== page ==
I remember what it was like driving in New York City the last time they had a Democrat mayor. It was in the late 1980's and often when you came to a stop some goon would jump in front of your car with a dirty rag and smear it around your windshield and attempt to charge you for the service. Most of the time your windshield was dirtier after this treatment than before. That kind of silliness was a sure sign that something was wrong with New York. Three successive Democrat Mayors had managed to bankrupt the city, diminish public services and do little as crime took it's toll particularly on minority and poorer residents. Trash used to blow down the streets in high winds as if to put an exclamation point on the failure of big government liberals to manage anything well.
When Republican Rudy Giuliani was elected Mayor all that changed. The same was true during the tenure of Michael Bloomberg. But now New York has a Mayor who believes his job is about using his power for some utopian social justice ideal. Sadly, the poor who he pretends to care about will be the biggest losers.
New York is already experiencing the first signs of financial stress is likely to undermine city services. Greedy unions with Democrats in office won't do much to slow the rot. But perhaps one of the most visible signs that something is wrong is this:
They were the ultimate symbol of the lawlessness and blight of the 1980s and early 1990s — and now they’re making a comeback.First the squeegee men, next the crime wave followed by fiscal collapse and disintegration of city services. Democrat de Blasio has only been in office eight months. the rest is sure to follow!
Squeegee men are menacing motorists across New York City, including spots near the Holland, Lincoln and Queens-Midtown tunnels, as well as the Queensboro Bridge, The Post has learned.
Residents and drivers who pass through the areas said the panhandlers are spraying and wiping windshields without permission to shake down drivers for cash.
Their sudden return is an ominous sign according to the proven “broken windows” theory that has kept the city safe by having cops crack down on minor offenses to prevent bigger, violent crimes.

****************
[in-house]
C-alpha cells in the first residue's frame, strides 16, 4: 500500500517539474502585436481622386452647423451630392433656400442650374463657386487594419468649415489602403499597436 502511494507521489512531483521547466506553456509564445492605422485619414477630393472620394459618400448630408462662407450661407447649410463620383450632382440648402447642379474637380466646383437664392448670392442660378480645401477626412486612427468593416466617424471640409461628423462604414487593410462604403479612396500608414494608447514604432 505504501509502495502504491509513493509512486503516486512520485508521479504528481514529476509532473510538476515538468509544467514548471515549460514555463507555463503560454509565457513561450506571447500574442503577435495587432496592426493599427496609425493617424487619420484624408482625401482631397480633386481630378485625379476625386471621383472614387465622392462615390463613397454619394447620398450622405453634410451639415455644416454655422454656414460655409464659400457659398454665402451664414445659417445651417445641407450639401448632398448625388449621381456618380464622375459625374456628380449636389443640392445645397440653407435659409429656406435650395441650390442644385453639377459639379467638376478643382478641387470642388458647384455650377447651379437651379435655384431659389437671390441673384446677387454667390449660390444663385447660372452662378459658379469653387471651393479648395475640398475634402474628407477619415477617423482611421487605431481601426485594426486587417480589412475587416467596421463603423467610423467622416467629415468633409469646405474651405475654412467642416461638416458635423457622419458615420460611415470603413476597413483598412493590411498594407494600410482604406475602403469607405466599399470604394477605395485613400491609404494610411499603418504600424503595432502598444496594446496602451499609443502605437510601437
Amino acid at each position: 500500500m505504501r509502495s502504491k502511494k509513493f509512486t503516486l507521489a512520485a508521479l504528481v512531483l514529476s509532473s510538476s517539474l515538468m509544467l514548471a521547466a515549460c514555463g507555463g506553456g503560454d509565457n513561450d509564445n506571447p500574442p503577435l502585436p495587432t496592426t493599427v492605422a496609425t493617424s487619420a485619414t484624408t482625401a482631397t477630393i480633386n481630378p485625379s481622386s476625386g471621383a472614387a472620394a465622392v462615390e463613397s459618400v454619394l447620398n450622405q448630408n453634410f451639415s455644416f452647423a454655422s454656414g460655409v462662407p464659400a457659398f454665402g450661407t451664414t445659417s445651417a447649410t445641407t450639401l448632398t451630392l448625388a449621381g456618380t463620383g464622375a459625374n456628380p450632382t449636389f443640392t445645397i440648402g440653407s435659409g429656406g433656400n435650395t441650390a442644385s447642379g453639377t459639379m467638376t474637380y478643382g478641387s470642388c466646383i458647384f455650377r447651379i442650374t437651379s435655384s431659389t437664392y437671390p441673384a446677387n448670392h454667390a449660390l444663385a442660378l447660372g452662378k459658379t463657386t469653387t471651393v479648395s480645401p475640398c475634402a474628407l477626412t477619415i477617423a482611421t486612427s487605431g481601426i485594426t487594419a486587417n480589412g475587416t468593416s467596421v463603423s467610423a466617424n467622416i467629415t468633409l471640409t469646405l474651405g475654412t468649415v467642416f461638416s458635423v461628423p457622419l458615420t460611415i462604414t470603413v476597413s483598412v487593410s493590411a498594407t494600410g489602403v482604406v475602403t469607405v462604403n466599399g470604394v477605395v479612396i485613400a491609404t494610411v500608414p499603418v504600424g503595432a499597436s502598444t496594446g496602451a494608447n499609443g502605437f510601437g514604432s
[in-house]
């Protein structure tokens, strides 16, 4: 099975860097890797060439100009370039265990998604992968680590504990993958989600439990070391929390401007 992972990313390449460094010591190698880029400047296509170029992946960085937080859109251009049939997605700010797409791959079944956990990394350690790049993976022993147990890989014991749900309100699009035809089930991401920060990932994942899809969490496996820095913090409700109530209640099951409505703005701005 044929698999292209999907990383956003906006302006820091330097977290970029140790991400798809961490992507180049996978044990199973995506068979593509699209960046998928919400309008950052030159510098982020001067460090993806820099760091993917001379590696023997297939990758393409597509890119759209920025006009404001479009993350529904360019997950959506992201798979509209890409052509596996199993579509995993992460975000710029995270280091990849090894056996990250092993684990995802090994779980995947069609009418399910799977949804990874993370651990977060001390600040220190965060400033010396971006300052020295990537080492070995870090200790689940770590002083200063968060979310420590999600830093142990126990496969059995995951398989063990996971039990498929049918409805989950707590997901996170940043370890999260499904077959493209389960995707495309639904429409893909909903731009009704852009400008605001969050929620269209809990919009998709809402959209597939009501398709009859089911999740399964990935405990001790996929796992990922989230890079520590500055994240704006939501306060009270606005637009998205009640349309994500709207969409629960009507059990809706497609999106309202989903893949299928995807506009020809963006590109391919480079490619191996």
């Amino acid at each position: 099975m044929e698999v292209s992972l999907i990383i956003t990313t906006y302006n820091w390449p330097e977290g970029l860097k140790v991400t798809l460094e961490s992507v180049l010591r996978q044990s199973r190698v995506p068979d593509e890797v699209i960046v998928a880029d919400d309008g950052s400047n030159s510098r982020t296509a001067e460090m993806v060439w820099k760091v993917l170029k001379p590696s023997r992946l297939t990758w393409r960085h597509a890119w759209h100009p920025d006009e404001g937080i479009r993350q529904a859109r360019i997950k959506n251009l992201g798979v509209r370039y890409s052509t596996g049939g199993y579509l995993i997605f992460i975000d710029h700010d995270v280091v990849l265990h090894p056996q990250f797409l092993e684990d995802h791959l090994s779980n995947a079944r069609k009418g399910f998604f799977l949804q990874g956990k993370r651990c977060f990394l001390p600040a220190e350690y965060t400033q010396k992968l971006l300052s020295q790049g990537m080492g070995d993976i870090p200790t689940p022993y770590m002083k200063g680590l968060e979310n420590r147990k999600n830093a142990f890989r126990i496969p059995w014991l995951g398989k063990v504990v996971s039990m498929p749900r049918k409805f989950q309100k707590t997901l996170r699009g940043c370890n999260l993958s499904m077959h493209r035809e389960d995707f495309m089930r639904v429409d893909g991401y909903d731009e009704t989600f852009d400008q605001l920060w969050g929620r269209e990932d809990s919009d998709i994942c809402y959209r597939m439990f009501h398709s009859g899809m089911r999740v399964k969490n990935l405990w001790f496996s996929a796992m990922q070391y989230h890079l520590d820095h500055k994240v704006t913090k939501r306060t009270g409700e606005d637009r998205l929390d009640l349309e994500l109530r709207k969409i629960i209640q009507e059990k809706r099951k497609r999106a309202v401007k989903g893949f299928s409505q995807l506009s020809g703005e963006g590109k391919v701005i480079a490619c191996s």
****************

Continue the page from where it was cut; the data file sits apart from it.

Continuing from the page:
Maria Berrios, 49, who has lived in Midtown near the Lincoln Tunnel for 30 years, was stunned to see a squeegee man at the corner of Dyer Avenue and West 36th Street about two weeks ago.
“He looked like he learned how to do it way back in the day. He just picked up his bucket and went back to work,” she said.
In the ’80s and ’90s, a couple of bad apples downtown would vandalize cars if you didn’t give them money.
“I haven’t seen those guys in 20 years. I’m a grandma now — the last time I saw one of them, my kids were in the car.”
“When I seen that one, I was f- -king shocked,” she added, noting he hides his squeegee gear and “pretends to direct traffic” whenever cops come by.
Livery driver German Perez, 43, of Bayside, Queens, said, “I don’t feel secure when I see these guys around.”
“If they come up to my car, and it’s on a dark street, of course, it scares me,” he said.
“Sometimes I’ll have a customer, and I’m trying to get them to the airport as fast as possible, and I have to wait for them to finish cleaning the window.”
“Then sometimes they argue, ‘I’m not getting enough money,’ or I’ll tell them no because the car is really clean, and they’ll still try to do it and then argue with me.